Nebraska Football: NU Re-View, Tennessee 38, Nebraska 24

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Nebraska won’t get another post-season lift from a bowl win, falling to Tennessee in the Music City Bowl 38-24. Injuries and suspensions challenged Nebraska, with quarterback Tommy Armstrong, wide receiver Jordan Westerkamp, and safety Nate Gerry out for the game. But those absences don’t account for Tennessee quarterback Josh Dobbs having a career game with 291 yards in the air and another 118 on the ground. Nor could it account for defensive end Derek Barnett dominating and disrupting Nebraska’s entire offensive line. So, in looking back at Nebraska’s final game of the 2016 season …

THE GOOD

Oh hai Brandon! If Nebraska had any shot to win this game, particularly after falling behind 14-0 (and having starting I-back Terrell Newby go out with injury in the first half), it was going to be on the sticky gloves of wide receiver Brandon Reilly. Reilly ended the game with four catches for 98 yards and two touchdowns, and (when quarterback Ryker Fyfe had time to throw) provided a downfield threat that could help neutralized Tennessee’s dominance of NU’s offensive line.

Going out in style. OK, here’s two quarterback stat lines. Tell me if you see any similarities.

QB1: 14-27 for 199 yards, 1 touchdown, 11 carries for 46 yards and one touchdown rushing.

QB2: 17-36 for 243 yards passing, 2 touchdowns, 8 carries for 14 yards and one touchdown rushing.

Any ideas? QB2 was Fyfe’s line in the Music City Bowl. QB1? Armstrong’s average stats for the 2016 season. In part, that’s a reflection of how well Fyfe played, particularly with his non-throwing wrist still in a cast. In part, though, it’s also a reflection of how Armstrong did not end with the senior campaign he – and Nebraska fans – were hoping for.

$450,000 saved. Who needs a special teams coach? Freshman punter Caleb Lightborn was called into duty far more than Nebraska would have liked, but performed admirably, averaging 42.7 yards per punt on his seven attempts. Placekicker Drew Brown hit his only field goal attempt to help keep Nebraska within striking distance. And freshman JoJo Domann caused a fumble on a kickoff that got Nebraska the ball back and helped NU get within one score. Nebraska was outplayed fairly decisively in most elements of the game, but won the battle on special teams.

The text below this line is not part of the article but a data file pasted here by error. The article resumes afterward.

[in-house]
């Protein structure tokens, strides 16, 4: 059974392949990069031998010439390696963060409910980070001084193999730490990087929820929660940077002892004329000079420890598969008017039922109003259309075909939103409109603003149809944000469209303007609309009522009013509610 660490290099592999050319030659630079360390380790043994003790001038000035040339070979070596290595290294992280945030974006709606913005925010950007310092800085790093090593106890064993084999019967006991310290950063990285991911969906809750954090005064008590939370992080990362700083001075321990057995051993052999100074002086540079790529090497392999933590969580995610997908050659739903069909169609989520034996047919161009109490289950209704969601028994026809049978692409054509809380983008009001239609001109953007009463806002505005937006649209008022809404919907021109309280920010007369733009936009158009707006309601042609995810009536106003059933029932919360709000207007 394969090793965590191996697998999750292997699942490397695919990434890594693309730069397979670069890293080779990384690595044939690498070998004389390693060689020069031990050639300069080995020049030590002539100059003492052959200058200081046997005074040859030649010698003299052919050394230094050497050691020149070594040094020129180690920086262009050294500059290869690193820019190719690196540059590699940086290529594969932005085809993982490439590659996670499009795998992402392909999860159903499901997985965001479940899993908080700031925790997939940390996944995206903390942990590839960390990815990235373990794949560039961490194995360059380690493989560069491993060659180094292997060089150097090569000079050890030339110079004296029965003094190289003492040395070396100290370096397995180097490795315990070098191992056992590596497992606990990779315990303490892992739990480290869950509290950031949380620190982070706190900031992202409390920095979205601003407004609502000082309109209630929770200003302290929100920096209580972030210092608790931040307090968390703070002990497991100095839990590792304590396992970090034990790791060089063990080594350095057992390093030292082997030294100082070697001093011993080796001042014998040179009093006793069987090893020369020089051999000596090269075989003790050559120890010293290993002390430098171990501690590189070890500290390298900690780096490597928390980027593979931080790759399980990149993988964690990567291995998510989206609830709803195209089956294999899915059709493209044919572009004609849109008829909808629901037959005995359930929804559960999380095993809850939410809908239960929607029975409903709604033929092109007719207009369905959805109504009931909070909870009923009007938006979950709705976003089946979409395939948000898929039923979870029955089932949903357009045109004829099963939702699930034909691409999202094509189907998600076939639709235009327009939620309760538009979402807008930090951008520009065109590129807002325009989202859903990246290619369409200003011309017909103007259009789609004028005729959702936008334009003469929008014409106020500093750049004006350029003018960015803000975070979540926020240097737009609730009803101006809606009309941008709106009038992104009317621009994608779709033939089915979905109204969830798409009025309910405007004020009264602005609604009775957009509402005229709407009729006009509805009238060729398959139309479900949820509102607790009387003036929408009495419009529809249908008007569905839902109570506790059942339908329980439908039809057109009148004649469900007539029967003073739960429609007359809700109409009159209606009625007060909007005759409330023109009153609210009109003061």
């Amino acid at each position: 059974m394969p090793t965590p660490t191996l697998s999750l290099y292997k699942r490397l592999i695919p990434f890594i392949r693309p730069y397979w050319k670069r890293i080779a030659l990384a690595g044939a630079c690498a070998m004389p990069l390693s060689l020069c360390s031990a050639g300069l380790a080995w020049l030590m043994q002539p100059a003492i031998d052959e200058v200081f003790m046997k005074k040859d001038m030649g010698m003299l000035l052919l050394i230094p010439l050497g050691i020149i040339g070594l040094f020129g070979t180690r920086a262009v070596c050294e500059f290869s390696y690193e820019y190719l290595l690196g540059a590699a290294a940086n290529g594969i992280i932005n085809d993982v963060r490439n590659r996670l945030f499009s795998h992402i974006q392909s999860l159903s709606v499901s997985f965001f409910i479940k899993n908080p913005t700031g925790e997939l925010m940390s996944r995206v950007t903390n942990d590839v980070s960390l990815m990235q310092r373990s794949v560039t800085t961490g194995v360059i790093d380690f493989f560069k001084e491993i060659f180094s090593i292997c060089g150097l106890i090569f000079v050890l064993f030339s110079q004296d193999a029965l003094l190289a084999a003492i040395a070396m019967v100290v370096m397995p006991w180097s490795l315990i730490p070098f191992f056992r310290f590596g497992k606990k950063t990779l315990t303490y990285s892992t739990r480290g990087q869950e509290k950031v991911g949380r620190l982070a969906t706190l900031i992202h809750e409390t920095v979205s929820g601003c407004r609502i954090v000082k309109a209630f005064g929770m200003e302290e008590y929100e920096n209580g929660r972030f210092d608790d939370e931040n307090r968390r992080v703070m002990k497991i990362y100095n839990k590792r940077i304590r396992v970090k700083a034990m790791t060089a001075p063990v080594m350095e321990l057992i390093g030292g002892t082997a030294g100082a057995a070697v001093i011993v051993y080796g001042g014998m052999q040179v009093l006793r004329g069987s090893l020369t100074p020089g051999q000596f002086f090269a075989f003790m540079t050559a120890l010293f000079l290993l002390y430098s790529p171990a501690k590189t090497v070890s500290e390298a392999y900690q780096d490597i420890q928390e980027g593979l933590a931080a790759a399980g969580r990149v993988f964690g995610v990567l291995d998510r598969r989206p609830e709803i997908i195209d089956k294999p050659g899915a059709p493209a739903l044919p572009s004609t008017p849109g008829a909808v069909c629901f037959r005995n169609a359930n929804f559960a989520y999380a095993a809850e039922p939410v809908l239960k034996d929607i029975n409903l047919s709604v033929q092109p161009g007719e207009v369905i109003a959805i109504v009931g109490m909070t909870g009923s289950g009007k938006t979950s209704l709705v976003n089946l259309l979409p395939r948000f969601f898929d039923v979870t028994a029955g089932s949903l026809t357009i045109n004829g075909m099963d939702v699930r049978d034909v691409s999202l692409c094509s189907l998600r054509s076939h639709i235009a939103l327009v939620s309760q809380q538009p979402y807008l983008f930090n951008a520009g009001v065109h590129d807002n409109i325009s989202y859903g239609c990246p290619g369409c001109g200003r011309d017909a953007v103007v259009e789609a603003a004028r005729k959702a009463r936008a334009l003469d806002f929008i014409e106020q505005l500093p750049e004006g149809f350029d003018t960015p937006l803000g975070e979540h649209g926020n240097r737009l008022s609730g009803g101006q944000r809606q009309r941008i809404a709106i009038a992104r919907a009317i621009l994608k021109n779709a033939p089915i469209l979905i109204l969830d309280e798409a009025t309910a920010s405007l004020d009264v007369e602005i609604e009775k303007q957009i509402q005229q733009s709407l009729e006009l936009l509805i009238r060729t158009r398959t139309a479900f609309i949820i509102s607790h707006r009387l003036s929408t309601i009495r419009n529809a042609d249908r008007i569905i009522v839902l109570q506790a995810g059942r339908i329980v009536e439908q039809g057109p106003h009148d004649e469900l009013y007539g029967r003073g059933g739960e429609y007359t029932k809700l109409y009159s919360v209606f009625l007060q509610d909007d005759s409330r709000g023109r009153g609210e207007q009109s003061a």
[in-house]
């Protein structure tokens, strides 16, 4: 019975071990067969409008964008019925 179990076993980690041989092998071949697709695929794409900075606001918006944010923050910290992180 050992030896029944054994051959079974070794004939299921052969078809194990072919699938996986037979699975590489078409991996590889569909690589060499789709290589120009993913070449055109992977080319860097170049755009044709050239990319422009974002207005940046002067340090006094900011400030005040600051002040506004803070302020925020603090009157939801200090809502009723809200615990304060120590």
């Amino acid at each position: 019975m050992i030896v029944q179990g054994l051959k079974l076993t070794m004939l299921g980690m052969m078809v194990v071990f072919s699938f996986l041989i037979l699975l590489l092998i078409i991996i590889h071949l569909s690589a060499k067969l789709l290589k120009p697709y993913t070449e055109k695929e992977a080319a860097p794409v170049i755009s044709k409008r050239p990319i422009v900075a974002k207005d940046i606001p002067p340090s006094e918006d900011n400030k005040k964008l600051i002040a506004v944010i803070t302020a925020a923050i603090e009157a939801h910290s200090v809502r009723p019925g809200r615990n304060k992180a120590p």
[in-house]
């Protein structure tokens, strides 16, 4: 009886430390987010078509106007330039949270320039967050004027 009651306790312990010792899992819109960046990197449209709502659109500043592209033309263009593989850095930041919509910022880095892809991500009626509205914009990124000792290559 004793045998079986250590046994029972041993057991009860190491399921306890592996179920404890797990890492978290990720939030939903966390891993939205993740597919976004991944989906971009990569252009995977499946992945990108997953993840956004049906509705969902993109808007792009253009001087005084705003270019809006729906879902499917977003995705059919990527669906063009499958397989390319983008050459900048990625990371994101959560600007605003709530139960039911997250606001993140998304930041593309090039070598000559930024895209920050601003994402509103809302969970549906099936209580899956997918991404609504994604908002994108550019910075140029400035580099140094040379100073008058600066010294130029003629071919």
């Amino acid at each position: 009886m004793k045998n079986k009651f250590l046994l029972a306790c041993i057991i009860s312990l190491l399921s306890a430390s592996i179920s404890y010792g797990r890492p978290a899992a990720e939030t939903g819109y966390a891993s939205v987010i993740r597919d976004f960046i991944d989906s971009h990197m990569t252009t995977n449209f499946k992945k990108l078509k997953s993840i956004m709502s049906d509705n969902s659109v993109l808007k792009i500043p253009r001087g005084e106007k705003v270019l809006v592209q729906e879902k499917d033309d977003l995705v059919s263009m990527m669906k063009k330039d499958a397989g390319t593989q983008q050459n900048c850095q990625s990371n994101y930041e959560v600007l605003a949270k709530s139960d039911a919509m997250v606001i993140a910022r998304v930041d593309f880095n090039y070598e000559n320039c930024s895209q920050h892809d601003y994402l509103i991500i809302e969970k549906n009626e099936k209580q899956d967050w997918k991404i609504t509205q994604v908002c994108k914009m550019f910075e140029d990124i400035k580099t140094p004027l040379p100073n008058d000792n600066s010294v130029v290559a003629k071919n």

THE BAD

It all starts up front. Sure, Barnett is a future NFL defensive end. But he, and the rest of Tennessee’s defensive front, simply outclassed Nebraska’s offensive line throughout the game. When Fyfe had time to throw, he was relatively effective. But far too often, there were Volunteers in Nebraska’s backfield almost as soon as the ball got back to Fyfe.

The story was the same on the other side of the ball, too. Nebraska was unable to pressure Tennessee with four, and once the Blackshirts started blitzing then Tennessee was able to take advantage of NU’s secondary. Combined with poor tackling (more on that in a moment), Nebraska’s inability to compete on either line was the single biggest determinative of this game’s result.

Defensive fundamentals. It’s not like Nebraska didn’t have its opportunities. But particularly at the linebacker position, Nebraska struggled with poor pursuit angles and poor tackling. Given Tennessee’s talent advantage, Nebraska had little room for error. So when Nebraska would let Tennessee off the hook on third down by missed tackles, the result was predictable.